Last Walk of 2014 on Sunday, Oct. 19 in Hudson Valley, NY
Click here to register for the Hudson Valley Walk!
For more information or to find a Walk
near you, log on to WWW.ALSWALKS.ORG
Ask Ben: Switching to a Switch
When Using a Computer
ALS is affecting my arms and I am finding it more difficult to get on the computer. I'm so used to doing everything with my computer but now I find I have to think about it. I can still use the keyboard and mouse. Is there anything that would make it easier?
– Bill, Nassau County, NY
Switch to a switch. The operation of a mouse by hand is really an intricate process. First we clasp the mouse, then we slide it left/right or further/closer to move the cursor, and then we click. All designed to tell the computer that wherever the cursor is that's what you want to activate. There's a lot going on with the hand and all revolving around one object: a mouse.
There are track balls and joysticks to replace the mouse and more easily move the cursor around the screen. But I want to focus on the click, that small finger movement. The difficulty is that with a mouse or trackball, the 'click' apparatus is in the same component. As dexterity diminishes you want to separate those functions.
There are simple USB attachments that allow 'clicking' with a switch. A switch is just a button (they come in various sizes.) You still move the cursor with the mouse or trackball, but the 'clicking' part can now be done by a separate switch. Since the switch is operating independent of the mouse, you can place it under your other hand, behind your head, in your lap. Anywhere you have comfortable consistent movement.
Here are two items to consider. Let me know if you have any other questions about access to computers:
Ben Lieman, ATP, MSW is the Assistive Technology Specialist with the Greater New York Chapter, advising patients and caregivers about medical equipment, home accessibility, and augmentative communications devices. To ask Ben a question, simply email him at firstname.lastname@example.org or call at (212) 720-3057. Ben will answer all questions directly as usual, but not all questions will appear in the Monthly Update.
In Need of Help?
If you are a patient, caregiver, or family member and need a little help to lighten your work load please contact us and we will request a volunteer for you. Volunteers can help in many ways - from walking your dog, shopping, or just reading aloud.
If you live in New York please contact Christine Dunn at (212) 720- 3044 or email@example.com. If you live in New Jersey contact Debbie Schlossberg at (732) 710-8832 or firstname.lastname@example.org.
Join our Young Professionals Group
The YPG generates awareness of the fight against ALS (Lou Gehrig’s disease) by developing fun, sophisticated and meaningful opportunities for their peers to get involved in the cause.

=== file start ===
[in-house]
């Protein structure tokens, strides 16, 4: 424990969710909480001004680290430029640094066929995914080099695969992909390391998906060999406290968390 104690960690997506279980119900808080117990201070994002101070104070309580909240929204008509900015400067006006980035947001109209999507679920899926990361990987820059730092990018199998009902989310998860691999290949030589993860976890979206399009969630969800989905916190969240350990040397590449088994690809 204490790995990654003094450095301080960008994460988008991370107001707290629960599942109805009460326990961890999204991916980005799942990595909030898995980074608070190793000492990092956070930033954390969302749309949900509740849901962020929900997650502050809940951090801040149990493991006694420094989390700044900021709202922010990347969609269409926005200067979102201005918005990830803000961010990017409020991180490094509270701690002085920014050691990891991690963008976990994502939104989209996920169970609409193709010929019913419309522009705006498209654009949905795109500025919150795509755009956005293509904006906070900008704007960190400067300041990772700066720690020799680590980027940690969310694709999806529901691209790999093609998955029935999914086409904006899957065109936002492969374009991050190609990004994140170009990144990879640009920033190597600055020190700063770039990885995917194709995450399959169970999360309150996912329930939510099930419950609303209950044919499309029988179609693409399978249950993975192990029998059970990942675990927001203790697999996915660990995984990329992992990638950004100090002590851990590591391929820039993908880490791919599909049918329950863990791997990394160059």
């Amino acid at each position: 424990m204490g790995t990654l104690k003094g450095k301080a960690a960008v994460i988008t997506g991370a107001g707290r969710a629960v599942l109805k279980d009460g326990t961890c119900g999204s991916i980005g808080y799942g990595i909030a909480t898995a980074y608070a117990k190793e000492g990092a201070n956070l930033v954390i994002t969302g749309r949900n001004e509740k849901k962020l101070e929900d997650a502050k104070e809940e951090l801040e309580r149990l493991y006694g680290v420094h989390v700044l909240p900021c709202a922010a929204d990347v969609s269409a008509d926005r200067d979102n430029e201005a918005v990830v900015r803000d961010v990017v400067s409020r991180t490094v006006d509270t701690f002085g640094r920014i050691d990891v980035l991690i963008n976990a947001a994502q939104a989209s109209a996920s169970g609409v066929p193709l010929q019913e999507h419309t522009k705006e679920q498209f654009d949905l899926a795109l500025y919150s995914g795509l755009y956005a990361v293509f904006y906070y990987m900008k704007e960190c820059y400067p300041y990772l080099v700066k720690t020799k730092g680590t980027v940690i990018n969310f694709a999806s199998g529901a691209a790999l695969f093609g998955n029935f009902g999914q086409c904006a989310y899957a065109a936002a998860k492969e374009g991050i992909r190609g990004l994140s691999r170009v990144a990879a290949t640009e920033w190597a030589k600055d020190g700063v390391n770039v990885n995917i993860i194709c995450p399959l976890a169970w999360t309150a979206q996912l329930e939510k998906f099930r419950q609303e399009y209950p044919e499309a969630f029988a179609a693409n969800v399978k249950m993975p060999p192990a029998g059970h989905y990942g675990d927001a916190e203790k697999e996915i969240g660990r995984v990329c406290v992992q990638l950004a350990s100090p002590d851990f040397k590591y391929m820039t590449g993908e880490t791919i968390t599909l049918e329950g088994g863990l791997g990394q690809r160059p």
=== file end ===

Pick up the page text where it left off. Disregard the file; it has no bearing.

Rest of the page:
For information about the next general meeting of the Young Professionals Group please email email@example.com.
For information about the ALS Association's Young Professionals Group, please click here.
Información en Español
The Greater New York Chapter website now has information on ALS and Chapter services in Spanish. If you know someone with ALS who may need information in Spanish, please refer them to www.als-ny.org/espanol.
MAKE A DIFFERENCE
The Greater New York Chapter continues to be on the front
lines of policy debates that shape the lives of people with ALS. From healthcare to research to veterans affairs, The ALS Association Greater New York Chapter is at the table on the federal, state and local levels of government making the concerns of ALS patients and their families and caregivers known.
If you're interested in joining our advocacy efforts, please contact Kim Peters at (212) 720-3054 or firstname.lastname@example.org.
We need volunteers to help our patients and their families. Some PALS may need help with daily tasks; families and caregivers of our PALS may need help as well to lighten their work load a bit. There are so many ways to help - from watching a video together or reading, or even helping with some household chores.
If you are looking for a way to get involved please click here or learn how you can help people with ALS. You can also call Christine Dunn at (212) 720-3044 or email: email@example.com for New York, or Debbie Schlossberg at (732) 710-8832 or email: firstname.lastname@example.org for New Jersey.
Make a generous gift to find a cure and fund life saving research and to provide much needed equipment and services. To make a donation online, please click here. Kim Peters at (212) 720-3054 or email@example.com. To mail a donation, please address to: The ALS Association Greater
New York Chapter, 42 Broadway, Suite 1724, New York, NY 10004. Thank you for your generous support.
Find out instantly about the latest in ALS research,
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a loved one have a blog about living with ALS, please let us know. Stay connected.
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